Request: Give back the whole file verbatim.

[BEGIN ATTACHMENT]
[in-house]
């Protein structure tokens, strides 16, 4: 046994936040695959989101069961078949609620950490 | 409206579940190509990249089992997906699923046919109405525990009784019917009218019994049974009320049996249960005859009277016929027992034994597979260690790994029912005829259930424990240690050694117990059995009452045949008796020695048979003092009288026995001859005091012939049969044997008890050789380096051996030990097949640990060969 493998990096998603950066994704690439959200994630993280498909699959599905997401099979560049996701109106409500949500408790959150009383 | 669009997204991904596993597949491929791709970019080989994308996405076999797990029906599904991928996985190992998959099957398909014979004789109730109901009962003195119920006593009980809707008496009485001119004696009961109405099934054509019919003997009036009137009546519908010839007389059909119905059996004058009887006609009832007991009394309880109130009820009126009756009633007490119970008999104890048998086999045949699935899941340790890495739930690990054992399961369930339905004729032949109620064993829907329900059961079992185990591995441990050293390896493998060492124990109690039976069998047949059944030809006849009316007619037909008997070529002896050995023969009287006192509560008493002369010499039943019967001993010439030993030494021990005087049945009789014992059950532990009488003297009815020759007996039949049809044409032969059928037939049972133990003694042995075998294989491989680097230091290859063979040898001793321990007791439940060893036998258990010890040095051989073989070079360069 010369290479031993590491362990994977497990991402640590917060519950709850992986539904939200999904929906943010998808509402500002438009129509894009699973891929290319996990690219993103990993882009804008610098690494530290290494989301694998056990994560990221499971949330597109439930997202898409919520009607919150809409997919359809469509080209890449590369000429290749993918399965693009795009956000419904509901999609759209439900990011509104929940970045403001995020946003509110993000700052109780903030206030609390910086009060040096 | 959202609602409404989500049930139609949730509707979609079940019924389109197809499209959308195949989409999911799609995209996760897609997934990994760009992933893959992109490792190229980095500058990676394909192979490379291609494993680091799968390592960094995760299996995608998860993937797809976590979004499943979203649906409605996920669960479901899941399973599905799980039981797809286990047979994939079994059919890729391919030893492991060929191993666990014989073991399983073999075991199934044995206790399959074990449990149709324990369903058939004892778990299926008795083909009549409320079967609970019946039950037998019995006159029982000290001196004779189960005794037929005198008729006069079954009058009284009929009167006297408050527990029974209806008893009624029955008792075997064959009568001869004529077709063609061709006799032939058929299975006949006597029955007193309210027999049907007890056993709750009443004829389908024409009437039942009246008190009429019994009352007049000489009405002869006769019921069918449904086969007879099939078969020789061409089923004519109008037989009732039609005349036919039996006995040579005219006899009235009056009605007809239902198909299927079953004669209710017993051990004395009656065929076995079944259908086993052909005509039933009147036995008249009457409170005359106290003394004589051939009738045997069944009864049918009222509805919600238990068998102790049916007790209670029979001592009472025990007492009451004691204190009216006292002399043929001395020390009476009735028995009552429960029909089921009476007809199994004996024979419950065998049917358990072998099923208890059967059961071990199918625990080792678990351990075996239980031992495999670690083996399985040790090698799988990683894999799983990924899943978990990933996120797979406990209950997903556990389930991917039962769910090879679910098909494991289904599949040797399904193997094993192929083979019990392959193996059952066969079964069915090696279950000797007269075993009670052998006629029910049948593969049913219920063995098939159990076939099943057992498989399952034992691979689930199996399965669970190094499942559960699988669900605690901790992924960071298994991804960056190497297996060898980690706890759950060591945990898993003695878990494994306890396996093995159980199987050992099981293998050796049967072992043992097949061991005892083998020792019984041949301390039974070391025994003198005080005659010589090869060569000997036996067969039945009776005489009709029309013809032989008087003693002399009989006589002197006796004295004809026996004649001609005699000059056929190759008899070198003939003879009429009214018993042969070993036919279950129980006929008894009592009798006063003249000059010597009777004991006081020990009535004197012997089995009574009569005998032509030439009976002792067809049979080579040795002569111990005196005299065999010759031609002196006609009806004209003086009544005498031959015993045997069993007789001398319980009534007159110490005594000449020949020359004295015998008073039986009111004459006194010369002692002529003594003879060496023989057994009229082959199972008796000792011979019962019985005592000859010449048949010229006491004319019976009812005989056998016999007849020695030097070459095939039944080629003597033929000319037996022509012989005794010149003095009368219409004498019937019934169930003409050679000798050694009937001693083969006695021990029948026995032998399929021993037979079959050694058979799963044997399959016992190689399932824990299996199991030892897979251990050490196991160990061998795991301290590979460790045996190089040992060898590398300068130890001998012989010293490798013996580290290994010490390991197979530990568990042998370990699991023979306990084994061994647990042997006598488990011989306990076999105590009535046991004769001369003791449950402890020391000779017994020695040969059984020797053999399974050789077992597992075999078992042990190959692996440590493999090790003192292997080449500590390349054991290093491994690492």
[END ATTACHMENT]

[in-house]
């Protein structure tokens, strides 16, 4: 046994936040695959989101069961078949609620950490 | 409206579940190509990249089992997906699923046919109405525990009784019917009218019994049974009320049996249960005859009277016929027992034994597979260690790994029912005829259930424990240690050694117990059995009452045949008796020695048979003092009288026995001859005091012939049969044997008890050789380096051996030990097949640990060969 493998990096998603950066994704690439959200994630993280498909699959599905997401099979560049996701109106409500949500408790959150009383 | 669009997204991904596993597949491929791709970019080989994308996405076999797990029906599904991928996985190992998959099957398909014979004789109730109901009962003195119920006593009980809707008496009485001119004696009961109405099934054509019919003997009036009137009546519908010839007389059909119905059996004058009887006609009832007991009394309880109130009820009126009756009633007490119970008999104890048998086999045949699935899941340790890495739930690990054992399961369930339905004729032949109620064993829907329900059961079992185990591995441990050293390896493998060492124990109690039976069998047949059944030809006849009316007619037909008997070529002896050995023969009287006192509560008493002369010499039943019967001993010439030993030494021990005087049945009789014992059950532990009488003297009815020759007996039949049809044409032969059928037939049972133990003694042995075998294989491989680097230091290859063979040898001793321990007791439940060893036998258990010890040095051989073989070079360069 010369290479031993590491362990994977497990991402640590917060519950709850992986539904939200999904929906943010998808509402500002438009129509894009699973891929290319996990690219993103990993882009804008610098690494530290290494989301694998056990994560990221499971949330597109439930997202898409919520009607919150809409997919359809469509080209890449590369000429290749993918399965693009795009956000419904509901999609759209439900990011509104929940970045403001995020946003509110993000700052109780903030206030609390910086009060040096 | 959202609602409404989500049930139609949730509707979609079940019924389109197809499209959308195949989409999911799609995209996760897609997934990994760009992933893959992109490792190229980095500058990676394909192979490379291609494993680091799968390592960094995760299996995608998860993937797809976590979004499943979203649906409605996920669960479901899941399973599905799980039981797809286990047979994939079994059919890729391919030893492991060929191993666990014989073991399983073999075991199934044995206790399959074990449990149709324990369903058939004892778990299926008795083909009549409320079967609970019946039950037998019995006159029982000290001196004779189960005794037929005198008729006069079954009058009284009929009167006297408050527990029974209806008893009624029955008792075997064959009568001869004529077709063609061709006799032939058929299975006949006597029955007193309210027999049907007890056993709750009443004829389908024409009437039942009246008190009429019994009352007049000489009405002869006769019921069918449904086969007879099939078969020789061409089923004519109008037989009732039609005349036919039996006995040579005219006899009235009056009605007809239902198909299927079953004669209710017993051990004395009656065929076995079944259908086993052909005509039933009147036995008249009457409170005359106290003394004589051939009738045997069944009864049918009222509805919600238990068998102790049916007790209670029979001592009472025990007492009451004691204190009216006292002399043929001395020390009476009735028995009552429960029909089921009476007809199994004996024979419950065998049917358990072998099923208890059967059961071990199918625990080792678990351990075996239980031992495999670690083996399985040790090698799988990683894999799983990924899943978990990933996120797979406990209950997903556990389930991917039962769910090879679910098909494991289904599949040797399904193997094993192929083979019990392959193996059952066969079964069915090696279950000797007269075993009670052998006629029910049948593969049913219920063995098939159990076939099943057992498989399952034992691979689930199996399965669970190094499942559960699988669900605690901790992924960071298994991804960056190497297996060898980690706890759950060591945990898993003695878990494994306890396996093995159980199987050992099981293998050796049967072992043992097949061991005892083998020792019984041949301390039974070391025994003198005080005659010589090869060569000997036996067969039945009776005489009709029309013809032989008087003693002399009989006589002197006796004295004809026996004649001609005699000059056929190759008899070198003939003879009429009214018993042969070993036919279950129980006929008894009592009798006063003249000059010597009777004991006081020990009535004197012997089995009574009569005998032509030439009976002792067809049979080579040795002569111990005196005299065999010759031609002196006609009806004209003086009544005498031959015993045997069993007789001398319980009534007159110490005594000449020949020359004295015998008073039986009111004459006194010369002692002529003594003879060496023989057994009229082959199972008796000792011979019962019985005592000859010449048949010229006491004319019976009812005989056998016999007849020695030097070459095939039944080629003597033929000319037996022509012989005794010149003095009368219409004498019937019934169930003409050679000798050694009937001693083969006695021990029948026995032998399929021993037979079959050694058979799963044997399959016992190689399932824990299996199991030892897979251990050490196991160990061998795991301290590979460790045996190089040992060898590398300068130890001998012989010293490798013996580290290994010490390991197979530990568990042998370990699991023979306990084994061994647990042997006598488990011989306990076999105590009535046991004769001369003791449950402890020391000779017994020695040969059984020797053999399974050789077992597992075999078992042990190959692996440590493999090790003192292997080449500590390349054991290093491994690492």